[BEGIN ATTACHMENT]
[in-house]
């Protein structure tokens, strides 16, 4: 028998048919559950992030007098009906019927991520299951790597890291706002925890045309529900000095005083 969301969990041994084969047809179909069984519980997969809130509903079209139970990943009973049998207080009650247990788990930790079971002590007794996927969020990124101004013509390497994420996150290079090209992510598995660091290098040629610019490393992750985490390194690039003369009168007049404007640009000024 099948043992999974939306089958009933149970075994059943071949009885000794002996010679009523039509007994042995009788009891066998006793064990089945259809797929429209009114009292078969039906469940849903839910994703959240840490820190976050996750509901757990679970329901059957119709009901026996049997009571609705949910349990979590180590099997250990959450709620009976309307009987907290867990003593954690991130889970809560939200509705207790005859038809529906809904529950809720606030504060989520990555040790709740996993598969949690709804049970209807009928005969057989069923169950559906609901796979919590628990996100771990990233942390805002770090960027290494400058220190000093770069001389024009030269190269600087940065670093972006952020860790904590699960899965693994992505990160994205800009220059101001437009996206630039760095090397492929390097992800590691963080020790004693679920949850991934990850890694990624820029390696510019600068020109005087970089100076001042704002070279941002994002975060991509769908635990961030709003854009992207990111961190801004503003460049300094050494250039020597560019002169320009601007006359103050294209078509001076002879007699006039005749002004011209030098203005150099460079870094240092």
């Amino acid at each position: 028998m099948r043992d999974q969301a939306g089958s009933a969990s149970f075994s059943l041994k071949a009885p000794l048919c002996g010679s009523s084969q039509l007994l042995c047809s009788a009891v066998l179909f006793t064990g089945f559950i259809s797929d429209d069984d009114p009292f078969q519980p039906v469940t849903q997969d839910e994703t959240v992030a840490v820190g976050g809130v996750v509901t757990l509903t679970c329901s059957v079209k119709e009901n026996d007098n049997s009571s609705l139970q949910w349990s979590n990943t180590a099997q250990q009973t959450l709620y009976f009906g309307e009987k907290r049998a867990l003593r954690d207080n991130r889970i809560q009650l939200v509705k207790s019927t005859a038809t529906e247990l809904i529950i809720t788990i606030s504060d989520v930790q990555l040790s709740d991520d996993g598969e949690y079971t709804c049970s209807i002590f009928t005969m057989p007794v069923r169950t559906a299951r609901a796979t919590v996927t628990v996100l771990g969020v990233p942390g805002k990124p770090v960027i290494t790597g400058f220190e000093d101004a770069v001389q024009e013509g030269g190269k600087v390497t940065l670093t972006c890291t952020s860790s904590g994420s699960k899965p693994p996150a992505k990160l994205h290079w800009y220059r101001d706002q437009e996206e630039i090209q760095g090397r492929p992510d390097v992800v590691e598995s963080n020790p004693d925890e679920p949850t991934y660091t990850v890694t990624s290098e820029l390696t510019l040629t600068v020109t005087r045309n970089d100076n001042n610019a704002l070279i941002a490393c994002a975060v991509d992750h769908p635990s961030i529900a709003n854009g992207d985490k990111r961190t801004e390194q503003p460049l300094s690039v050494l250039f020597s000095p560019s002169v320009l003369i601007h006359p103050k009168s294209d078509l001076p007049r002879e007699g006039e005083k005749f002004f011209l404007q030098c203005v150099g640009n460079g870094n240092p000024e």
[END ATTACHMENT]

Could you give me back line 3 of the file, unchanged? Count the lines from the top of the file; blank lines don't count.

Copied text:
């Amino acid at each position: 028998m099948r043992d999974q969301a939306g089958s009933a969990s149970f075994s059943l041994k071949a009885p000794l048919c002996g010679s009523s084969q039509l007994l042995c047809s009788a009891v066998l179909f006793t064990g089945f559950i259809s797929d429209d069984d009114p009292f078969q519980p039906v469940t849903q997969d839910e994703t959240v992030a840490v820190g976050g809130v996750v509901t757990l509903t679970c329901s059957v079209k119709e009901n026996d007098n049997s009571s609705l139970q949910w349990s979590n990943t180590a099997q250990q009973t959450l709620y009976f009906g309307e009987k907290r049998a867990l003593r954690d207080n991130r889970i809560q009650l939200v509705k207790s019927t005859a038809t529906e247990l809904i529950i809720t788990i606030s504060d989520v930790q990555l040790s709740d991520d996993g598969e949690y079971t709804c049970s209807i002590f009928t005969m057989p007794v069923r169950t559906a299951r609901a796979t919590v996927t628990v996100l771990g969020v990233p942390g805002k990124p770090v960027i290494t790597g400058f220190e000093d101004a770069v001389q024009e013509g030269g190269k600087v390497t940065l670093t972006c890291t952020s860790s904590g994420s699960k899965p693994p996150a992505k990160l994205h290079w800009y220059r101001d706002q437009e996206e630039i090209q760095g090397r492929p992510d390097v992800v590691e598995s963080n020790p004693d925890e679920p949850t991934y660091t990850v890694t990624s290098e820029l390696t510019l040629t600068v020109t005087r045309n970089d100076n001042n610019a704002l070279i941002a490393c994002a975060v991509d992750h769908p635990s961030i529900a709003n854009g992207d985490k990111r961190t801004e390194q503003p460049l300094s690039v050494l250039f020597s000095p560019s002169v320009l003369i601007h006359p103050k009168s294209d078509l001076p007049r002879e007699g006039e005083k005749f002004f011209l404007q030098c203005v150099g640009n460079g870094n240092p000024e």